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I think I hit a bug in RSPEC bug, while just trying it for the first time...

In the following example, RSPEC is sensitive to the name of the class : with 'Parser' in parser.rb file the test fails, but just renaming it 'FooParser' makes it work.

require_relative './parser.rb'
describe Parser do
    it 'should do the trick' do
       @parser = Parser.new "test.pas"

will complain about my constructor argument, even having a plain code like this :

class Parser 
  def initialize arg

The RSPEC erroneous log looks like this :

1) Parser should do the trick
    Failure/Error: @parser = Parser.new "test.pas"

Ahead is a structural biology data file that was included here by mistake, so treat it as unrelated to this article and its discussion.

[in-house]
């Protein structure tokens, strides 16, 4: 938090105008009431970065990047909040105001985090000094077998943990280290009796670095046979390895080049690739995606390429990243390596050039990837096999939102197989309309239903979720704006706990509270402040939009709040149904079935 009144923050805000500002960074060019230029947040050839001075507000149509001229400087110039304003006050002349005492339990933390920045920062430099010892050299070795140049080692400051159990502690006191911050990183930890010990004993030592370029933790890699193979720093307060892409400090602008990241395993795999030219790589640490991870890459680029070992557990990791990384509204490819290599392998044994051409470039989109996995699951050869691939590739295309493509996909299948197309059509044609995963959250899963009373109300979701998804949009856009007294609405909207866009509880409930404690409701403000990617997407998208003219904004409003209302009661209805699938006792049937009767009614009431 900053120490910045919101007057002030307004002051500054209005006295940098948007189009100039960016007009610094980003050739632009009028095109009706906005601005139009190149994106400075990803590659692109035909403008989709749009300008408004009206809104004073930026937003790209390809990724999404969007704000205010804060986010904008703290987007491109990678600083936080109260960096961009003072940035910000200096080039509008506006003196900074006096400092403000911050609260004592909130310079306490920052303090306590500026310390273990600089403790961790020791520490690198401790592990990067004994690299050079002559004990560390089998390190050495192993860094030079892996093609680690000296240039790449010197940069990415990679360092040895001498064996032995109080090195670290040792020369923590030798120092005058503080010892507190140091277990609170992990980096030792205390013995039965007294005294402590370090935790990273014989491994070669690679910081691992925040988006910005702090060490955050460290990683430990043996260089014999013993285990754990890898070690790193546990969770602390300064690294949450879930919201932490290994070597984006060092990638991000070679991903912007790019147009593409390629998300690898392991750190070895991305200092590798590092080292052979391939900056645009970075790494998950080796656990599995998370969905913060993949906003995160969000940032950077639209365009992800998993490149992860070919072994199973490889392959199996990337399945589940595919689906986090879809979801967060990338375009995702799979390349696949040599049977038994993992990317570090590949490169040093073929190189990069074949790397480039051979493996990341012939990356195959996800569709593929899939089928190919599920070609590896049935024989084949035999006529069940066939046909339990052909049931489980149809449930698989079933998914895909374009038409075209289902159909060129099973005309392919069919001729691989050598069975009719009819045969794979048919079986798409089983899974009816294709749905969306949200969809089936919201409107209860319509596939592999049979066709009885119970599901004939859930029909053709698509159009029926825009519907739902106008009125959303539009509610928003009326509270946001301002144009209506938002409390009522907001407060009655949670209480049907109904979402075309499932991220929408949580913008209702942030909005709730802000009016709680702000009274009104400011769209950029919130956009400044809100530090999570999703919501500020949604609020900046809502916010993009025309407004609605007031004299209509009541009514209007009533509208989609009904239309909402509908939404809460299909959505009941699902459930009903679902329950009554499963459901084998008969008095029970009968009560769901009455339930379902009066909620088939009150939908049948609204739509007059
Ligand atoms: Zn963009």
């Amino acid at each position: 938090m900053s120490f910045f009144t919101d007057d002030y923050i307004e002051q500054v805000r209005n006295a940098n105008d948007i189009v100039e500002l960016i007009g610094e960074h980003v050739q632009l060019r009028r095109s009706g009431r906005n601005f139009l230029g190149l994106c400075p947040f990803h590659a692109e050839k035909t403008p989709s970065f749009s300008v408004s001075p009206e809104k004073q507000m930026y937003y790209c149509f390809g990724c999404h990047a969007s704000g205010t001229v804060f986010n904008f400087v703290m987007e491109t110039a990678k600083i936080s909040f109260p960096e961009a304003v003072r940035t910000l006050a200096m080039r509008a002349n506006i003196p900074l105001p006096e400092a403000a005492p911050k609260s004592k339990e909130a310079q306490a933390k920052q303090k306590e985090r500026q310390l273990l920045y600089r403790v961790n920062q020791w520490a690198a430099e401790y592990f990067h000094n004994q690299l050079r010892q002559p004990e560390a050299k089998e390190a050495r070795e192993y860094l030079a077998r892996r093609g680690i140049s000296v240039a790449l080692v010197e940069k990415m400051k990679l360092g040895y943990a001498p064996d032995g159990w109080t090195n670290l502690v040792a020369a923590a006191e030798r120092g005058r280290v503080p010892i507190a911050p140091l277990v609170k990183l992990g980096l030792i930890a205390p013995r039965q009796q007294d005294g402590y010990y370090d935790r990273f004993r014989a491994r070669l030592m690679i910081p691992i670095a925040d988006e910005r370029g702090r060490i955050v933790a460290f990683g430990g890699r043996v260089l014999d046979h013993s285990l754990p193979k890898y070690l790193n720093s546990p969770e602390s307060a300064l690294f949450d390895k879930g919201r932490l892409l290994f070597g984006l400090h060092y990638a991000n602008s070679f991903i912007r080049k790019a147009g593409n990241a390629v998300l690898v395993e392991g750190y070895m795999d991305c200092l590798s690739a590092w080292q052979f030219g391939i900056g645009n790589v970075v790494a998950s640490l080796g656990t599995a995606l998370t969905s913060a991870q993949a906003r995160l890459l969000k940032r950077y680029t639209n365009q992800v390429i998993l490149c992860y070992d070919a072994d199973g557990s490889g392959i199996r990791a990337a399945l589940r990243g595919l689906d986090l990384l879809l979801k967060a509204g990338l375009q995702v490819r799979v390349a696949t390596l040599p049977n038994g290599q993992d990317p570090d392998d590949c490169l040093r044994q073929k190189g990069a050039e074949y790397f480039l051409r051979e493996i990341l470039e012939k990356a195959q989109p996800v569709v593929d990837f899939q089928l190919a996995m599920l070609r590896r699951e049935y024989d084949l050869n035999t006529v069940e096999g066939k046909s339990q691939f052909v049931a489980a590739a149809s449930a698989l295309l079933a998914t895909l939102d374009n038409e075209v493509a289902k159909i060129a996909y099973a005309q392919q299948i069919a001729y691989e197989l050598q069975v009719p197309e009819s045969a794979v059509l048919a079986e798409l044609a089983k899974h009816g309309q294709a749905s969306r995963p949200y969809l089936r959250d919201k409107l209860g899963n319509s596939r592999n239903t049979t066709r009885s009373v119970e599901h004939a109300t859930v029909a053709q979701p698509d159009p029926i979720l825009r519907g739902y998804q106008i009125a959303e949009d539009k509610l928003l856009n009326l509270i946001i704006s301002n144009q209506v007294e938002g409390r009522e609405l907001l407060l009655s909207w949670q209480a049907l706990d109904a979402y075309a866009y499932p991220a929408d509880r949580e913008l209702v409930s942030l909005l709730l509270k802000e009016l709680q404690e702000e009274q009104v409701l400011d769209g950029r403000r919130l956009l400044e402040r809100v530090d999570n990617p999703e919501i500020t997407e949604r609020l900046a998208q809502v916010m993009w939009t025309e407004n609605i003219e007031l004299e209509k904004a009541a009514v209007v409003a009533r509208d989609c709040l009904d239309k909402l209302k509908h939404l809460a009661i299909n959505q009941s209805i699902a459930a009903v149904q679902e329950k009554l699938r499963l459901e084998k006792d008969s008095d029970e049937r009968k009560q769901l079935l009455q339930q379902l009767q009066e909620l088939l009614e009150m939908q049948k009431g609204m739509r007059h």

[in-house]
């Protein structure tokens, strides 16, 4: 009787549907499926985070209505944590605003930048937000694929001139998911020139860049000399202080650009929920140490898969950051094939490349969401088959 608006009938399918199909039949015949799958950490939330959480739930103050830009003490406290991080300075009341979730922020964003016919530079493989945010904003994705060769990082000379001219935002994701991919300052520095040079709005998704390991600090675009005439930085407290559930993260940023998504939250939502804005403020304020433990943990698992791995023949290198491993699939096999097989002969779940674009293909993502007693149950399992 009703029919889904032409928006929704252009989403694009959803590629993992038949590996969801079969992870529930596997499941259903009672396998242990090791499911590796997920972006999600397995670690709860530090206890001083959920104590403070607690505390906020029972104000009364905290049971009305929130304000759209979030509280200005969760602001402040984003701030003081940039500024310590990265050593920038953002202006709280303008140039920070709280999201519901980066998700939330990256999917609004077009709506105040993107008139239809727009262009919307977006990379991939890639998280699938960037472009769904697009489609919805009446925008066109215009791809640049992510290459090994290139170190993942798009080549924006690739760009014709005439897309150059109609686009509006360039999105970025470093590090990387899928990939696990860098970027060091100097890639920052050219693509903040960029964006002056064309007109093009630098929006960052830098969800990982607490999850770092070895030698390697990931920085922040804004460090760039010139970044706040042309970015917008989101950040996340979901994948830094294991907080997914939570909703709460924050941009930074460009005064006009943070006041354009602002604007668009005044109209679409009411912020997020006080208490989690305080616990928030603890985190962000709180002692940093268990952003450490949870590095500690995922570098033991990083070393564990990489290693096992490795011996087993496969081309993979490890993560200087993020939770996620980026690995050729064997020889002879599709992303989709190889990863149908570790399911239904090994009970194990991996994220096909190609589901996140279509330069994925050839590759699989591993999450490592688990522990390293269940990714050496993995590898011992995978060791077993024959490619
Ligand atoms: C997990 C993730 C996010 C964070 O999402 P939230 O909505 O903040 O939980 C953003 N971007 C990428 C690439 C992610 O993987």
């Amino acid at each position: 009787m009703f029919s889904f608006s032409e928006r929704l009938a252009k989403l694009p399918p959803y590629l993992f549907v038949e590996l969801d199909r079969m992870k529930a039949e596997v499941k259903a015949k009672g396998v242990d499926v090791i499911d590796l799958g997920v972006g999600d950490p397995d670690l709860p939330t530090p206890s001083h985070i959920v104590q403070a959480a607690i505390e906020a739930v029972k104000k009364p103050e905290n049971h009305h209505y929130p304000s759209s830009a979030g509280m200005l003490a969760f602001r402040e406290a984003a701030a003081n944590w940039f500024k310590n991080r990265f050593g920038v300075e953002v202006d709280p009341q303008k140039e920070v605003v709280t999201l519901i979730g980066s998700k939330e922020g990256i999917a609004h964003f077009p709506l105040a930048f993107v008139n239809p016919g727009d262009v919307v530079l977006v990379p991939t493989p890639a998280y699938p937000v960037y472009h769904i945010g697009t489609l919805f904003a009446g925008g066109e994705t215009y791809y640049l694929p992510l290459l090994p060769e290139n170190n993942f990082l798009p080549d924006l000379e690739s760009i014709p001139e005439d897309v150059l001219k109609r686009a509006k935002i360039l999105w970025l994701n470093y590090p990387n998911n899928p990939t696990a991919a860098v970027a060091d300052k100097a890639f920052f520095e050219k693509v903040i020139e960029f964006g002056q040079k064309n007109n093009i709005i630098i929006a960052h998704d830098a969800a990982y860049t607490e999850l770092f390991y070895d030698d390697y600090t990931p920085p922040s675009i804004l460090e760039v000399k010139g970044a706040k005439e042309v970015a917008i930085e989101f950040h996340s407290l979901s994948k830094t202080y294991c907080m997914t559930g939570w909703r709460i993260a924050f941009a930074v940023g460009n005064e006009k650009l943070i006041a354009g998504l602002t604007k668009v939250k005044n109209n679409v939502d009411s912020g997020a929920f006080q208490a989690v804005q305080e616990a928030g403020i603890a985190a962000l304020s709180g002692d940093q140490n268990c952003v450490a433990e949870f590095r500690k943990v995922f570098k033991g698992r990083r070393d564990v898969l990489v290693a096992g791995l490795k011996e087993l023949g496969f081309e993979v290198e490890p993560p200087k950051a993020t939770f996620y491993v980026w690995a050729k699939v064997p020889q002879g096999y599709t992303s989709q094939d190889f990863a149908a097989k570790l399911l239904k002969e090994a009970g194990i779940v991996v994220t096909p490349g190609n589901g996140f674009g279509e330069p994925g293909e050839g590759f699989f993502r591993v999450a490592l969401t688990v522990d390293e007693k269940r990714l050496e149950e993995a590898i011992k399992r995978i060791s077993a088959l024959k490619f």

wrong number of arguments(1 for 0)
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Give us a stack trace and the exact error message or it didn't happen. –  David Grayson Feb 7 '12 at 18:00
This isn't the place to ask if a RSpec bug has been reported. –  the Tin Man Feb 7 '12 at 20:05

1 Answer 1

The spec as written in your question should work (and accomplish nothing, by the way), but I'm guessing that in your real spec you tried to use should with an implicit subject, like this:

it 'should do the trick' do
   @parser = Parser.new "test.pas"
   should_not be_nil

If you use should or should_not bare like this, Rspec has to figure out what you're testing. It'll see if you are describing a class -- which you are -- and will try to instantiate it -- in your case using Parser.new with no arguments.

You may have wanted something like this:

it 'should do the trick' do
   Parser.new("test.pas").should_not be_nil

This is a dumb test, but maybe it illustrates (what could be) the problem.

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